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I am interested in pottery that make connections to the human figure. The figurative analogies used to describe pots throughout history all in some way invite touch. The pots that I respond to all speak of a clear, direct sense of the hand. The hand is celebrated in the work by its maker, whether it is that of a fifteenth century rural potter or a nineteenth century court artisan. And it becomes a necessary tool for the user in understanding the relationship of the object to its function, and subsequently, to how that object informs ones life.
Though most of my work only alludes to function, I use the pot context because of its immense possibilities for abstraction. The skin of the clay holds the invisible interior of the vessel. How I manipulate my forms "around" that air, constraining it, enclosing it, or letting it expand and swell, can allow analogy and metaphor to enter into the work.
I want my work to provoke image to the viewer, to suggest something that is just on the other side of consciousness. I don't want my pots to conjure up a singular recollection, but ones that change with each glance, with each change of light. I use surfaces that purposely encourage touch, and by inviting the hand to explore the forms as well as the eye, I hope to provoke numerous memories, recollections that have the potential to change from moment to moment.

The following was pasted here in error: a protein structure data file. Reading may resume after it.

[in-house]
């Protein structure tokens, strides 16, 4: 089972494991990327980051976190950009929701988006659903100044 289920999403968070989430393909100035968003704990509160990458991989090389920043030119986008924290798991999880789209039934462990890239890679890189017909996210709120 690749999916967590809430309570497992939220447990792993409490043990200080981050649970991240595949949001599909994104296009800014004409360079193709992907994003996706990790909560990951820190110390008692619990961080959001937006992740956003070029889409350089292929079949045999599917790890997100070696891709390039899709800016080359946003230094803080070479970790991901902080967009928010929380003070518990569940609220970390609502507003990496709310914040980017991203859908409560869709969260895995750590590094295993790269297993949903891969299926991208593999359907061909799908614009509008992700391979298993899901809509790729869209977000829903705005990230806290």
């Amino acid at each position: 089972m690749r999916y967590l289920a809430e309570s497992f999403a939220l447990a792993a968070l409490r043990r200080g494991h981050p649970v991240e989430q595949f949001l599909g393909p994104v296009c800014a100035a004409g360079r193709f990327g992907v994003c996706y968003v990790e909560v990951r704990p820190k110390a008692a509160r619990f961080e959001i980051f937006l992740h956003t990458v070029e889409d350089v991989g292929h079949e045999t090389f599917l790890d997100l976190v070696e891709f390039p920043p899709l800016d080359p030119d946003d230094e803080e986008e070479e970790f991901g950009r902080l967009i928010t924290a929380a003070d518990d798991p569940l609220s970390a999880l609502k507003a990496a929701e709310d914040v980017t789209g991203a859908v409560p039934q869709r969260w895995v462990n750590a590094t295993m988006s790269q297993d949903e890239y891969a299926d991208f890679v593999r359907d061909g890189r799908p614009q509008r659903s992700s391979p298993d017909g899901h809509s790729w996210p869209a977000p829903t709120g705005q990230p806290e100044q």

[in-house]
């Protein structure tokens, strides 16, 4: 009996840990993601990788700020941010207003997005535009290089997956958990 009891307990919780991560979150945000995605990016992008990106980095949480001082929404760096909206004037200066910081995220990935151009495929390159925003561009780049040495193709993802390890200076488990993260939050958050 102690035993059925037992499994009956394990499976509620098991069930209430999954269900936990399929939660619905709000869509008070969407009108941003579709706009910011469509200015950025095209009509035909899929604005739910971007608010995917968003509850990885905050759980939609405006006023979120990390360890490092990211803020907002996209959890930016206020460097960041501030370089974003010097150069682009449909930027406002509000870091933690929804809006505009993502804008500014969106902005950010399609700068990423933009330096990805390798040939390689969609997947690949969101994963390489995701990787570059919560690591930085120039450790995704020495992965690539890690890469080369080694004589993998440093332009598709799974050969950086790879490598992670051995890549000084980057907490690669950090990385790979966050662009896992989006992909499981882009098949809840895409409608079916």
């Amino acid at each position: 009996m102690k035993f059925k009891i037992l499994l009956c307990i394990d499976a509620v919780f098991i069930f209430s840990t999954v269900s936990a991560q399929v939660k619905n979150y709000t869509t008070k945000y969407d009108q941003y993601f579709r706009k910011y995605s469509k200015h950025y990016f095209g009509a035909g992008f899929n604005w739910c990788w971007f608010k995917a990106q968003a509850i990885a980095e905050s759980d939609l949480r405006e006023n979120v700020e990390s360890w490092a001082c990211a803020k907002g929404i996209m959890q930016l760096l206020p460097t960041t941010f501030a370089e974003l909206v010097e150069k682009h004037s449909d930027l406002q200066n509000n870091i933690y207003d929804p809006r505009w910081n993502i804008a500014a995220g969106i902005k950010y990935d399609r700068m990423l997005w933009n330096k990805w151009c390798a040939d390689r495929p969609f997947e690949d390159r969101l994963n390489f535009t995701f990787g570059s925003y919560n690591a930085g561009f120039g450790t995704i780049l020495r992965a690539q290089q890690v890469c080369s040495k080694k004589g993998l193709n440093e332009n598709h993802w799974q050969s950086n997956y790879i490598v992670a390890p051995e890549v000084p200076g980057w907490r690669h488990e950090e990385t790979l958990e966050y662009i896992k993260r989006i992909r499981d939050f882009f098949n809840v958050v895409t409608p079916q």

Making tile is a way for me to connect to the basics of functional ceramics and to touch the roots of utilitarian clay. My studio work over the years has moved away from an interest in function and utility to an interest in sculptural form. Yet the desire to make things that function in our daily lives still resonates deeply within me. I have found that this "need" is indeed quite strong, and over the years I have occasionally fed it by making simple objects for daily use; the cup, the bowl, the plate.
When my wife and I built our new house, I found another way to work with utility and function, and that was with tile. Tile is the ultimate functional object, made throughout time by cultures all over the world. It can be innocuous, simple and invisible, yet it can also be extremely powerful and visually strong. Tile has the potential to define an architectural space, giving color, pattern and texture to a room, and creating mood and atmosphere to one's home. It is a surface that asks to be felt, both through physical touch and by sight. Tile is meant to be walked on, looked at and, when dirty, scrubbed clean. It is very basic, and consequently, quite powerful. It can be the ultimate decorative element in architecture.